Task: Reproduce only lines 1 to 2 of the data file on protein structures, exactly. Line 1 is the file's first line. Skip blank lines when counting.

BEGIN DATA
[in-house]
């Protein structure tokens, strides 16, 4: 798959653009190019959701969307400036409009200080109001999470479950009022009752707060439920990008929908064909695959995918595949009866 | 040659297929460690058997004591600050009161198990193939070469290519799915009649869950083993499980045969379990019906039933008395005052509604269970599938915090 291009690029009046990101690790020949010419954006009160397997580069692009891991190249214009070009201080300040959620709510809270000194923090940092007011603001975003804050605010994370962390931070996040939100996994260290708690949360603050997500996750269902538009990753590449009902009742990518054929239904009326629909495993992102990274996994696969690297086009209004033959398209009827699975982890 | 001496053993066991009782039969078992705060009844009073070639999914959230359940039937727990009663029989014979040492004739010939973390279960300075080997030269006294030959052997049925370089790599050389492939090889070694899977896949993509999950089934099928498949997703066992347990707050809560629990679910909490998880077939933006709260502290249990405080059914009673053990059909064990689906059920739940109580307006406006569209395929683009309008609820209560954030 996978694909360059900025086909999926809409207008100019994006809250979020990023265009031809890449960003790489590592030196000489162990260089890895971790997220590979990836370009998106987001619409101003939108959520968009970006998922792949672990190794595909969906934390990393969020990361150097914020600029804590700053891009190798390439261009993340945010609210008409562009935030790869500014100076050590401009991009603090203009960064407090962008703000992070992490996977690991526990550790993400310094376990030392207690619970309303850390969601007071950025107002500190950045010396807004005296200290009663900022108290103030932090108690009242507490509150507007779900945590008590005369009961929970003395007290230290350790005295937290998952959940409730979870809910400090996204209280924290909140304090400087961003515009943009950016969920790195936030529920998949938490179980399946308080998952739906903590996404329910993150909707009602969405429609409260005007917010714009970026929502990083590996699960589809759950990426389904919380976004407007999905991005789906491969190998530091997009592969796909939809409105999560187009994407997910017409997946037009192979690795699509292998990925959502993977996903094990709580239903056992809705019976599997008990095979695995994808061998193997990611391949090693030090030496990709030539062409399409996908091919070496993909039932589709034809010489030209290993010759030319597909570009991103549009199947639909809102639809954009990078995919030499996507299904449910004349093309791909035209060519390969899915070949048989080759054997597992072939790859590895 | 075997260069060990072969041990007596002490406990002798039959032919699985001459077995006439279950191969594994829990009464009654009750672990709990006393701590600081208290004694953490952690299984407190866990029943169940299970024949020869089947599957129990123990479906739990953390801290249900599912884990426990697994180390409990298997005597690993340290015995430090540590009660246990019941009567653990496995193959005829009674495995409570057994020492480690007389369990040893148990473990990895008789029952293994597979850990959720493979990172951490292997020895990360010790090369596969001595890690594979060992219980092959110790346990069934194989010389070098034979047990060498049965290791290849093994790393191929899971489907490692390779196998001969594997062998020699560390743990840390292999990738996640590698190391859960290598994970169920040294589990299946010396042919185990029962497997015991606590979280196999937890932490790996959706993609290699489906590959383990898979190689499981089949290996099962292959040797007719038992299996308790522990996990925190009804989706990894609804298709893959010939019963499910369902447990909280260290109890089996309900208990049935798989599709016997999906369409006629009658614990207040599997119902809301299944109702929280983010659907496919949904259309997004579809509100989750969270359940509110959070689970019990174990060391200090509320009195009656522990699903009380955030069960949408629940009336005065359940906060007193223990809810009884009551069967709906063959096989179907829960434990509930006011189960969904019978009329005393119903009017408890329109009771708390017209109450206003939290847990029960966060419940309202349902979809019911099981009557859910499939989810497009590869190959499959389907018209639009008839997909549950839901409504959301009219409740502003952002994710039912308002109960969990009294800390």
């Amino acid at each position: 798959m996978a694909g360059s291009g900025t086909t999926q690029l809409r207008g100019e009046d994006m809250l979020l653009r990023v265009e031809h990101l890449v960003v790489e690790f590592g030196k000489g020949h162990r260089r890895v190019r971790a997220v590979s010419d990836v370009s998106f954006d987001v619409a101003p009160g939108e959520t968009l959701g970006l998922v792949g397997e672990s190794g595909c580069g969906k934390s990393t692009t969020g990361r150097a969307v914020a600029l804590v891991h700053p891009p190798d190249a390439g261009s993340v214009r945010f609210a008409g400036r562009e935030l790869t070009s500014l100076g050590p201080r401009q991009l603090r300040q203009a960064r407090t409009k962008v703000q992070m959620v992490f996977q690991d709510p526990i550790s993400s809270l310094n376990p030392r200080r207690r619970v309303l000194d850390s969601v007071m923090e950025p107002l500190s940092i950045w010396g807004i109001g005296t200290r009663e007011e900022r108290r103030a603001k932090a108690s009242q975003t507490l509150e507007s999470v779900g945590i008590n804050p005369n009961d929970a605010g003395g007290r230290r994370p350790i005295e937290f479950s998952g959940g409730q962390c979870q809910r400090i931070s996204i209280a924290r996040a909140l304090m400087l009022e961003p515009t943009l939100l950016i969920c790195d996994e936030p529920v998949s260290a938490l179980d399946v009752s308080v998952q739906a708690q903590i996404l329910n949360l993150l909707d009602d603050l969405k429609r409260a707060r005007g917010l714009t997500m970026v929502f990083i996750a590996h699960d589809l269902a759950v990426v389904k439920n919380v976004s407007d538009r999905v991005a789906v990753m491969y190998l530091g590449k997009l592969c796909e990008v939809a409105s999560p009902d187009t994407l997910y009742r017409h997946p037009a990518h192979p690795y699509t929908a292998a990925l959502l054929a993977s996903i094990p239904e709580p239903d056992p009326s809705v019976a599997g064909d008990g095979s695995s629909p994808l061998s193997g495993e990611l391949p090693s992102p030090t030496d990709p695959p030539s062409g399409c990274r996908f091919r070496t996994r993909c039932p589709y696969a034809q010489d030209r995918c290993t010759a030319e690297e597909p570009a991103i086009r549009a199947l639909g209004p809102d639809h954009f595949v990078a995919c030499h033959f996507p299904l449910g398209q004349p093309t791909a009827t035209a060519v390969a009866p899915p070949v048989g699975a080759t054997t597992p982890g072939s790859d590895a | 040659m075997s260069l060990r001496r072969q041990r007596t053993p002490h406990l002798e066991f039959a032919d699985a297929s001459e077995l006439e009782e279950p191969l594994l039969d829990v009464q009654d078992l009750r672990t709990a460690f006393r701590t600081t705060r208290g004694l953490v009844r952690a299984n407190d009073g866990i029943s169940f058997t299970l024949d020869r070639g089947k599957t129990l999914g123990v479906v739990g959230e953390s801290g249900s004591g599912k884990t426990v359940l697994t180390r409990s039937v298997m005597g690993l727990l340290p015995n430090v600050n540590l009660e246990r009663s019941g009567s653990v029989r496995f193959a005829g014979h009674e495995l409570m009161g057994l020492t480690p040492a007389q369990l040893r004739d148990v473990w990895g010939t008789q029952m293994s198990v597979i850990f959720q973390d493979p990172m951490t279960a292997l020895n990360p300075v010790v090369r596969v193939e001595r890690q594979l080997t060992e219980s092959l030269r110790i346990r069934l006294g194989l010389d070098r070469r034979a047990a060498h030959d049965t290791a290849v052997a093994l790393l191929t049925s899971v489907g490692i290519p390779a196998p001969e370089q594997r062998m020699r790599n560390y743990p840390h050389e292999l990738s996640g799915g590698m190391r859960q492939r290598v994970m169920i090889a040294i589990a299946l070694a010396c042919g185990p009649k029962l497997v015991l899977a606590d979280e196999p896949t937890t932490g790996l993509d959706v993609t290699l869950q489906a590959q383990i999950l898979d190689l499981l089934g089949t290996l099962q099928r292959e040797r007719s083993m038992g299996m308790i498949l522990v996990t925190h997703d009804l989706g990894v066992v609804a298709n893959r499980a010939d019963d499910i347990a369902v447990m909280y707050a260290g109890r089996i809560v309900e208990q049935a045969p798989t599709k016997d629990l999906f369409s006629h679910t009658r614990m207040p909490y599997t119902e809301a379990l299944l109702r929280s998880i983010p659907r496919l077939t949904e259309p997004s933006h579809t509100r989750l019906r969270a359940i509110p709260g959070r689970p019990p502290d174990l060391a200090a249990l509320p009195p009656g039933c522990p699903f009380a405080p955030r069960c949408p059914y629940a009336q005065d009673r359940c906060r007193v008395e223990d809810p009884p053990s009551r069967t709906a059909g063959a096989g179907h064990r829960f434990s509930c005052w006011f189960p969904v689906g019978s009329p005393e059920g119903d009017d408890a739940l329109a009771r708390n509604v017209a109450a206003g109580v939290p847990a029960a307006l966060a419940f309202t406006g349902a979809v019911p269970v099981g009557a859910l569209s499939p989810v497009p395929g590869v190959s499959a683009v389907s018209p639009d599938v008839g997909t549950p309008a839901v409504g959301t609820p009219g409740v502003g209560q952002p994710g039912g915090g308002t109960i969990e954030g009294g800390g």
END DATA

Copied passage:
[in-house]
């Protein structure tokens, strides 16, 4: 798959653009190019959701969307400036409009200080109001999470479950009022009752707060439920990008929908064909695959995918595949009866 | 040659297929460690058997004591600050009161198990193939070469290519799915009649869950083993499980045969379990019906039933008395005052509604269970599938915090 291009690029009046990101690790020949010419954006009160397997580069692009891991190249214009070009201080300040959620709510809270000194923090940092007011603001975003804050605010994370962390931070996040939100996994260290708690949360603050997500996750269902538009990753590449009902009742990518054929239904009326629909495993992102990274996994696969690297086009209004033959398209009827699975982890 | 001496053993066991009782039969078992705060009844009073070639999914959230359940039937727990009663029989014979040492004739010939973390279960300075080997030269006294030959052997049925370089790599050389492939090889070694899977896949993509999950089934099928498949997703066992347990707050809560629990679910909490998880077939933006709260502290249990405080059914009673053990059909064990689906059920739940109580307006406006569209395929683009309008609820209560954030 996978694909360059900025086909999926809409207008100019994006809250979020990023265009031809890449960003790489590592030196000489162990260089890895971790997220590979990836370009998106987001619409101003939108959520968009970006998922792949672990190794595909969906934390990393969020990361150097914020600029804590700053891009190798390439261009993340945010609210008409562009935030790869500014100076050590401009991009603090203009960064407090962008703000992070992490996977690991526990550790993400310094376990030392207690619970309303850390969601007071950025107002500190950045010396807004005296200290009663900022108290103030932090108690009242507490509150507007779900945590008590005369009961929970003395007290230290350790005295937290998952959940409730979870809910400090996204209280924290909140304090400087961003515009943009950016969920790195936030529920998949938490179980399946308080998952739906903590996404329910993150909707009602969405429609409260005007917010714009970026929502990083590996699960589809759950990426389904919380976004407007999905991005789906491969190998530091997009592969796909939809409105999560187009994407997910017409997946037009192979690795699509292998990925959502993977996903094990709580239903056992809705019976599997008990095979695995994808061998193997990611391949090693030090030496990709030539062409399409996908091919070496993909039932589709034809010489030209290993010759030319597909570009991103549009199947639909809102639809954009990078995919030499996507299904449910004349093309791909035209060519390969899915070949048989080759054997597992072939790859590895 | 075997260069060990072969041990007596002490406990002798039959032919699985001459077995006439279950191969594994829990009464009654009750672990709990006393701590600081208290004694953490952690299984407190866990029943169940299970024949020869089947599957129990123990479906739990953390801290249900599912884990426990697994180390409990298997005597690993340290015995430090540590009660246990019941009567653990496995193959005829009674495995409570057994020492480690007389369990040893148990473990990895008789029952293994597979850990959720493979990172951490292997020895990360010790090369596969001595890690594979060992219980092959110790346990069934194989010389070098034979047990060498049965290791290849093994790393191929899971489907490692390779196998001969594997062998020699560390743990840390292999990738996640590698190391859960290598994970169920040294589990299946010396042919185990029962497997015991606590979280196999937890932490790996959706993609290699489906590959383990898979190689499981089949290996099962292959040797007719038992299996308790522990996990925190009804989706990894609804298709893959010939019963499910369902447990909280260290109890089996309900208990049935798989599709016997999906369409006629009658614990207040599997119902809301299944109702929280983010659907496919949904259309997004579809509100989750969270359940509110959070689970019990174990060391200090509320009195009656522990699903009380955030069960949408629940009336005065359940906060007193223990809810009884009551069967709906063959096989179907829960434990509930006011189960969904019978009329005393119903009017408890329109009771708390017209109450206003939290847990029960966060419940309202349902979809019911099981009557859910499939989810497009590869190959499959389907018209639009008839997909549950839901409504959301009219409740502003952002994710039912308002109960969990009294800390």